Last year, a House of Lords subcommittee initiated an inquiry into the proposed R&D tax credit scheme reforms. After reviewing responses, they released their final report on 31 January.
The report echoes the government’s fears of fraud and abuse, but says that the proposed changes from April 2023 are unlikely to be impactful by themselves. It suggests that HMRC should invest further in its compliance efforts.
Our Head of Tax Jon Yeomans submitted our response to the inquiry, and we’re pleased to be referenced in the final report. Here are Jon’s 9 key takeaways from it:
1. Criticism of HMRC’s R&D compliance activities and capability included inconsistency of approach, failure to take account of information already received, poorly focused questions, and a reluctance to engage constructively with taxpayers and their agents.
2. A recommendation that HMRC reviews its current training programme for R&D teams to ensure it’s providing officers with the skills and knowledge to work effectively and appropriately with businesses on R&D relief. The subcommittee suggests the current approach is not aligned with HMRC’s charter.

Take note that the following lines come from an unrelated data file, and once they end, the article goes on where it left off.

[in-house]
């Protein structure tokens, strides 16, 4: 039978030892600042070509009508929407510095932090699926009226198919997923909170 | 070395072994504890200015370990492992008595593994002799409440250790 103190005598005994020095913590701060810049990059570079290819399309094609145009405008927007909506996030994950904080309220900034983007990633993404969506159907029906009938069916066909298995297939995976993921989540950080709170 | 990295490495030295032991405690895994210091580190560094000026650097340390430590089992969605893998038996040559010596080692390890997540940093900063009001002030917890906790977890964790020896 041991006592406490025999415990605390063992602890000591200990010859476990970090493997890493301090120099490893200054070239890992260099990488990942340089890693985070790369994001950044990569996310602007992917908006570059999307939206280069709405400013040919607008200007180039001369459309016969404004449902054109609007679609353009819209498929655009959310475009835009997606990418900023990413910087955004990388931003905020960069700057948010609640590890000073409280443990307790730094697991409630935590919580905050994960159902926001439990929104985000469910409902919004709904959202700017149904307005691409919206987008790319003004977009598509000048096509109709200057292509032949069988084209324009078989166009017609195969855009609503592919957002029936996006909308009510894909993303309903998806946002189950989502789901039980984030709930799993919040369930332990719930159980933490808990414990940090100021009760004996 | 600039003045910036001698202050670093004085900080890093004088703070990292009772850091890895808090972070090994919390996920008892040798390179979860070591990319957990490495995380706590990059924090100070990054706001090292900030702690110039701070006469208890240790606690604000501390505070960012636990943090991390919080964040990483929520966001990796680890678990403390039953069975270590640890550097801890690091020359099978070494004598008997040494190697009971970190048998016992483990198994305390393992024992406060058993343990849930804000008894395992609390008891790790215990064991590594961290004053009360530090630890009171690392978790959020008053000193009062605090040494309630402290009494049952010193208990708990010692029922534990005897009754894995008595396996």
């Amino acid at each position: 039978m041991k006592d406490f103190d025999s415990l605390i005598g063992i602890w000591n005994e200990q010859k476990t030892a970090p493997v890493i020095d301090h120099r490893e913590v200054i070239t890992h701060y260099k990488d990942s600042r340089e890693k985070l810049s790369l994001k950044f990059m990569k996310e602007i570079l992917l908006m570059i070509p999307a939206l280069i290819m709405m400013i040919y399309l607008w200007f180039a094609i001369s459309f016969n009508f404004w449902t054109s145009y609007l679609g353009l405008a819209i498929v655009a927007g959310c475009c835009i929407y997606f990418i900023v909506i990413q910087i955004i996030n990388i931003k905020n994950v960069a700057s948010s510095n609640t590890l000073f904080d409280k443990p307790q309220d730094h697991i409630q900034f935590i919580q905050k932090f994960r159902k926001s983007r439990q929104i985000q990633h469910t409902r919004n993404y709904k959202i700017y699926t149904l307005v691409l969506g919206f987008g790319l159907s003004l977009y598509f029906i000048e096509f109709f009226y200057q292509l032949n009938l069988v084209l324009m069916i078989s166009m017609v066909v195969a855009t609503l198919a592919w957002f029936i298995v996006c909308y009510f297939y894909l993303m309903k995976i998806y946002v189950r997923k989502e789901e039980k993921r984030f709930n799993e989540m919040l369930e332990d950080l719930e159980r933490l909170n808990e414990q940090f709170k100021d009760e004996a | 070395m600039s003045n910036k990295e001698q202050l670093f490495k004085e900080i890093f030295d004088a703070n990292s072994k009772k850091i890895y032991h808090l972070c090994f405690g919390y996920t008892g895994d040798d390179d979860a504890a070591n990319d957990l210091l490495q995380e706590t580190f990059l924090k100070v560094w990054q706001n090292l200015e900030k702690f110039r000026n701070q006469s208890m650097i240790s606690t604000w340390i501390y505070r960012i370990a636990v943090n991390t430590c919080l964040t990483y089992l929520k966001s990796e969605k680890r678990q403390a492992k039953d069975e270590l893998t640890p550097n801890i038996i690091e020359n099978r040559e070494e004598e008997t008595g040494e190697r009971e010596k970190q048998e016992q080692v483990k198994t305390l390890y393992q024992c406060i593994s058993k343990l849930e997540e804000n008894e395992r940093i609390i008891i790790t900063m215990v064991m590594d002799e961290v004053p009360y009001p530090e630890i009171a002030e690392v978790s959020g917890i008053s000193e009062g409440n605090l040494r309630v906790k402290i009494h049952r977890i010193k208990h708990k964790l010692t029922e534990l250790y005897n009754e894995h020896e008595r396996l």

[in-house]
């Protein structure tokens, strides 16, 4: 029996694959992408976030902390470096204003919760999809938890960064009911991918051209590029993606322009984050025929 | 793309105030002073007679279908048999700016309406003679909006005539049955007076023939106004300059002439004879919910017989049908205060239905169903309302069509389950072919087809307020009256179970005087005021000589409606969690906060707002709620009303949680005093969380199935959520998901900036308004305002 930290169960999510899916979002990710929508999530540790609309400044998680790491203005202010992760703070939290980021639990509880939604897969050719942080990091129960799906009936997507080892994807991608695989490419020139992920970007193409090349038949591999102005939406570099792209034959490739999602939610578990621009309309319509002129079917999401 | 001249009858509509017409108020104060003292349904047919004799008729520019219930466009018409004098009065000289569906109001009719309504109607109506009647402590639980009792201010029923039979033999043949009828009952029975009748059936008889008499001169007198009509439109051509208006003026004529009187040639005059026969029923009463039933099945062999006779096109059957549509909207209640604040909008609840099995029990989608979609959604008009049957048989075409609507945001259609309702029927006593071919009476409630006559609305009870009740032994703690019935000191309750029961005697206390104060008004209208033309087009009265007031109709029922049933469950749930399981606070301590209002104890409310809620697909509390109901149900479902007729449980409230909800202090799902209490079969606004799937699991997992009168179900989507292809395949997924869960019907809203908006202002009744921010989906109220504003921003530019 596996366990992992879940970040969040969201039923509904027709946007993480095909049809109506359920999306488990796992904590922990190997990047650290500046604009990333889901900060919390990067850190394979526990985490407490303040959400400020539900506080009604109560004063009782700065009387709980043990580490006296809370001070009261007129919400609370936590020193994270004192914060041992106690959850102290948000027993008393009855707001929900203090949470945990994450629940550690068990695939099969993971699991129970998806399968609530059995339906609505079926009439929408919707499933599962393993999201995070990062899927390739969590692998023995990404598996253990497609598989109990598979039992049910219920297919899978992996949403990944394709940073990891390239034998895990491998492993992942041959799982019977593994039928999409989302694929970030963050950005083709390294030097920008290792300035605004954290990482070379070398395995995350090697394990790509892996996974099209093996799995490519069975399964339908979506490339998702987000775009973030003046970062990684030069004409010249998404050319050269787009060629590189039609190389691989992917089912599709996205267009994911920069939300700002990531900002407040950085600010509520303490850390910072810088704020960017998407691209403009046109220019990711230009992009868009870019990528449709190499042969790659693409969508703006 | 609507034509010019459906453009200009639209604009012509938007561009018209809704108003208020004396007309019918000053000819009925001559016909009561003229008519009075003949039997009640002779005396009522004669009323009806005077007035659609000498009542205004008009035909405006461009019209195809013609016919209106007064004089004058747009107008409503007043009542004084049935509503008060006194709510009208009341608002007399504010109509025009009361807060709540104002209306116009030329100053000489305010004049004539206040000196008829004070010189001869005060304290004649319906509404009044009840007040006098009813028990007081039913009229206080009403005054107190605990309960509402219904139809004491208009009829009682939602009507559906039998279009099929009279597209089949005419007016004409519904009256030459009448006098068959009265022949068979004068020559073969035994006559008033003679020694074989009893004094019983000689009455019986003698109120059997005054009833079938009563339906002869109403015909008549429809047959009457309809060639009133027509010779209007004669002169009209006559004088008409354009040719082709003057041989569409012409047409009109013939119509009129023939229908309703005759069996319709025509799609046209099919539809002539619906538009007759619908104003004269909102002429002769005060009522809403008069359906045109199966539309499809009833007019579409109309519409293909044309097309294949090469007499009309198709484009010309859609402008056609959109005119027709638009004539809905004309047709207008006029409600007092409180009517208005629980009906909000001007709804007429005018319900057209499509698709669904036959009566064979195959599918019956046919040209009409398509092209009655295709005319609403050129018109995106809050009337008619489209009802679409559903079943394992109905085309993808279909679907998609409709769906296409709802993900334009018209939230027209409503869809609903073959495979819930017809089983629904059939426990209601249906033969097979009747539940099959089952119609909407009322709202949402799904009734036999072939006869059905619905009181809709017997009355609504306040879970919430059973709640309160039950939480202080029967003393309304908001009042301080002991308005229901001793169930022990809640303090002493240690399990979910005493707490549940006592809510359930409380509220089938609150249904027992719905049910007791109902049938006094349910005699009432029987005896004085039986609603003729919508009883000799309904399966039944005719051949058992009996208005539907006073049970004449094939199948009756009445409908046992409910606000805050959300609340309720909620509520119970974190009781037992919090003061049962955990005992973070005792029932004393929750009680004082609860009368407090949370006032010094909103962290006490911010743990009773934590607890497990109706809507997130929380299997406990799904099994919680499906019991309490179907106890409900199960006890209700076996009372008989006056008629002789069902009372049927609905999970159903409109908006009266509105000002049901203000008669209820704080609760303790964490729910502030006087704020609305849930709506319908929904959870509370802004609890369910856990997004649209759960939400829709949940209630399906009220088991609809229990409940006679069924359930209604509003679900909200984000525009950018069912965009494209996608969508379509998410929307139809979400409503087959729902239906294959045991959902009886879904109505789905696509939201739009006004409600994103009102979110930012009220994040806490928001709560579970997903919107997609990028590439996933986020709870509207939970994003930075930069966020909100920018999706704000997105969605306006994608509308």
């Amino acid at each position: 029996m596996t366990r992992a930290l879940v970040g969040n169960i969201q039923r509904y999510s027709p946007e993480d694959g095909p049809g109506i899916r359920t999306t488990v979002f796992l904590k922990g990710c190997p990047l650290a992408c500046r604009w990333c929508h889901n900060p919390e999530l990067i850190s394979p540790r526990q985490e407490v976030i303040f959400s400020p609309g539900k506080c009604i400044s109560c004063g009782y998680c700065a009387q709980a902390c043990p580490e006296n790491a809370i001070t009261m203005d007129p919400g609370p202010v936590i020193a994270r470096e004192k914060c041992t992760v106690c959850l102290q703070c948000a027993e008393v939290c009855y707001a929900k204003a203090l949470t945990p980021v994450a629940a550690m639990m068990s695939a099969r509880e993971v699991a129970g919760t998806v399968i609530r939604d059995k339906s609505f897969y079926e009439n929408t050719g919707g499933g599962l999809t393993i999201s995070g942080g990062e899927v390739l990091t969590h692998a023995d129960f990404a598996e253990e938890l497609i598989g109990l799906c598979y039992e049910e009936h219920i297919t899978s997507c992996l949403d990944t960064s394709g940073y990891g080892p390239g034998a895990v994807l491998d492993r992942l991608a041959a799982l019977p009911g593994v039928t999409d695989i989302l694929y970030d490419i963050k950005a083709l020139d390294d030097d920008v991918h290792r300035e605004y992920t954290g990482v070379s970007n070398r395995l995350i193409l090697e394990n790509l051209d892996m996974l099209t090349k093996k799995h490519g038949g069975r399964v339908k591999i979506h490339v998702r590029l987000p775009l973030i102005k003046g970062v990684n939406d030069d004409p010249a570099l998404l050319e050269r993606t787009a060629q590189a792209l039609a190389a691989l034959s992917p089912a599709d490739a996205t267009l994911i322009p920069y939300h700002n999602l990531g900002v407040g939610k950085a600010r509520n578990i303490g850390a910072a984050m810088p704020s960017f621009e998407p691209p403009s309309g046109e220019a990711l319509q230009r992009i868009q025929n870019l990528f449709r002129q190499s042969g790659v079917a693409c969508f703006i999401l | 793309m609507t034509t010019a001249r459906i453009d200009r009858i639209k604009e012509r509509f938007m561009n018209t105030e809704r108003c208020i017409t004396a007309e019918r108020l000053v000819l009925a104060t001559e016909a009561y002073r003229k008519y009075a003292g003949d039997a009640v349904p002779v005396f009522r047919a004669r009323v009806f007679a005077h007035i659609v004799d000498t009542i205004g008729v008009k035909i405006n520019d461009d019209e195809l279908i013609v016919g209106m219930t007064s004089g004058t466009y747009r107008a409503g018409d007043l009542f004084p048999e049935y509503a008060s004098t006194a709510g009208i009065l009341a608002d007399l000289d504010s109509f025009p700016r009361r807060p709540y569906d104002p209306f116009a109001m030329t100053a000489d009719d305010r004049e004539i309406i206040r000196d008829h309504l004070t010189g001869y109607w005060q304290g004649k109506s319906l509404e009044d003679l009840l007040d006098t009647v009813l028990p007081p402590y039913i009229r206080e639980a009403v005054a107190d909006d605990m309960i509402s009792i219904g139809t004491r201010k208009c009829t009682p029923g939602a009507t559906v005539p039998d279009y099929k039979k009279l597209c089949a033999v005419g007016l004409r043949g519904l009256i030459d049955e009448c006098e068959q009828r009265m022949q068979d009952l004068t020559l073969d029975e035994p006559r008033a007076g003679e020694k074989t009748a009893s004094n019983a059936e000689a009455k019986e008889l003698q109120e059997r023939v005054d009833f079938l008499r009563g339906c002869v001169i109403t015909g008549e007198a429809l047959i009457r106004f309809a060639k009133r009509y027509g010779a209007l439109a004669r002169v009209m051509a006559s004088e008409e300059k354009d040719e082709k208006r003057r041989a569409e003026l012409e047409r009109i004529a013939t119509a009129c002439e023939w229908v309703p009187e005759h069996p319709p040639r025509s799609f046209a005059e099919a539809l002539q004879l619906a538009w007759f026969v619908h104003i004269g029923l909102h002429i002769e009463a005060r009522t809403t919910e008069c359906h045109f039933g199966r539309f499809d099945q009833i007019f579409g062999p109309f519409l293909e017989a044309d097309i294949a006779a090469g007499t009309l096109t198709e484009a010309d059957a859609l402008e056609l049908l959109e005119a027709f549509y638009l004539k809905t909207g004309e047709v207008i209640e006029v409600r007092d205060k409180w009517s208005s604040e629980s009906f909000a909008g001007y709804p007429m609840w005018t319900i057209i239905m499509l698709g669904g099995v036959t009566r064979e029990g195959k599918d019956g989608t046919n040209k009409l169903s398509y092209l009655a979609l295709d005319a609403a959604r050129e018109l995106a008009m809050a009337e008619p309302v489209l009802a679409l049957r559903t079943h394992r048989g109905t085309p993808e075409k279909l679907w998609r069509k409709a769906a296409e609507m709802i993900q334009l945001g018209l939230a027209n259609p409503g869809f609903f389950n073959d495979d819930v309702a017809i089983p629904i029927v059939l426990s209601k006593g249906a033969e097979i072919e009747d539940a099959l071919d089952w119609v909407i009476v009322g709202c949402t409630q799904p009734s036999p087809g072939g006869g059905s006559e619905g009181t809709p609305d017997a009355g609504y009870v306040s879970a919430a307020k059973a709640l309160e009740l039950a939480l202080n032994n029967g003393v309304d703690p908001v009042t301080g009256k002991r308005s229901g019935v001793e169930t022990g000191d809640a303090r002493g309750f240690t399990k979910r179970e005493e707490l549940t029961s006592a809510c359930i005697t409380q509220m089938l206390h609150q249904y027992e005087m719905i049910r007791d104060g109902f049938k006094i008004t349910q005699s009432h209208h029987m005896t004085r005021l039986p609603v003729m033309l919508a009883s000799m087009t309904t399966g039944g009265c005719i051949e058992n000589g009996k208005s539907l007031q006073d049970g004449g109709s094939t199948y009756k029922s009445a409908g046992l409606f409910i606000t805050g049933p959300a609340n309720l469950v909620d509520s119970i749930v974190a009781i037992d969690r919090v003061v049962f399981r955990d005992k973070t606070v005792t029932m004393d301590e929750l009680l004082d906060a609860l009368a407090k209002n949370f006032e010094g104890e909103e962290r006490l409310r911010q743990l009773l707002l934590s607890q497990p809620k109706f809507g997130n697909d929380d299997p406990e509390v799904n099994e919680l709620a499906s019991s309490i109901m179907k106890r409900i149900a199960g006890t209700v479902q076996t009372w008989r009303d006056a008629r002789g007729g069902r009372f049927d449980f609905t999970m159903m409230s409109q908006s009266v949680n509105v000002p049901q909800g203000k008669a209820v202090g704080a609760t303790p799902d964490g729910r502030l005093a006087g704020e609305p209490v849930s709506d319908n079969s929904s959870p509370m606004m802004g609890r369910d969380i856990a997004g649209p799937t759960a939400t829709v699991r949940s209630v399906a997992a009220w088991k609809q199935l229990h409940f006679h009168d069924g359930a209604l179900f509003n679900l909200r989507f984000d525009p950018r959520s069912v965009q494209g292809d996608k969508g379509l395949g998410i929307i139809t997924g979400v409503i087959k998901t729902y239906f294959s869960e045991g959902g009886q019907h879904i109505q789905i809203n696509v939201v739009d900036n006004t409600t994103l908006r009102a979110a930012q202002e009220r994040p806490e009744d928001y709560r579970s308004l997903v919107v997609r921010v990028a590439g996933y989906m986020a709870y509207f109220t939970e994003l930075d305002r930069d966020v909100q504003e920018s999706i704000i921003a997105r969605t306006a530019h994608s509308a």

3. Concerns that HMRC is being perceived as adopting an overly confrontational approach to R&D claimants and pointing out the HMRC charter applies as much to R&D as other areas of work.
4. A recommendation to drop the proposed pre-notification requirement, which meant companies would need to give notice of claims within six months after the end of their accounting period.
5. An urgent call for clearer BEIS and HMRC guidance and a rewriting of the CIRD.
6. A recommendation that HMRC and BEIS work together on a new awareness campaign aimed at providing SMEs with accurate information about what is, and as importantly, what is not R&D.
7. A recommendation that HMRC introduces a more collaborative approach to working with advisors and other stakeholders through the RDCF.
8. A recommendation that the government introduce some form of transitional relief for expenditure on specialised resources not available in the UK, particularly for contracts that have already been entered into.
9. The call for a further R&D consultation with stakeholders, but one that actually invites stakeholders to provide suggestions for change rather than looking for responses to pre-determined proposals.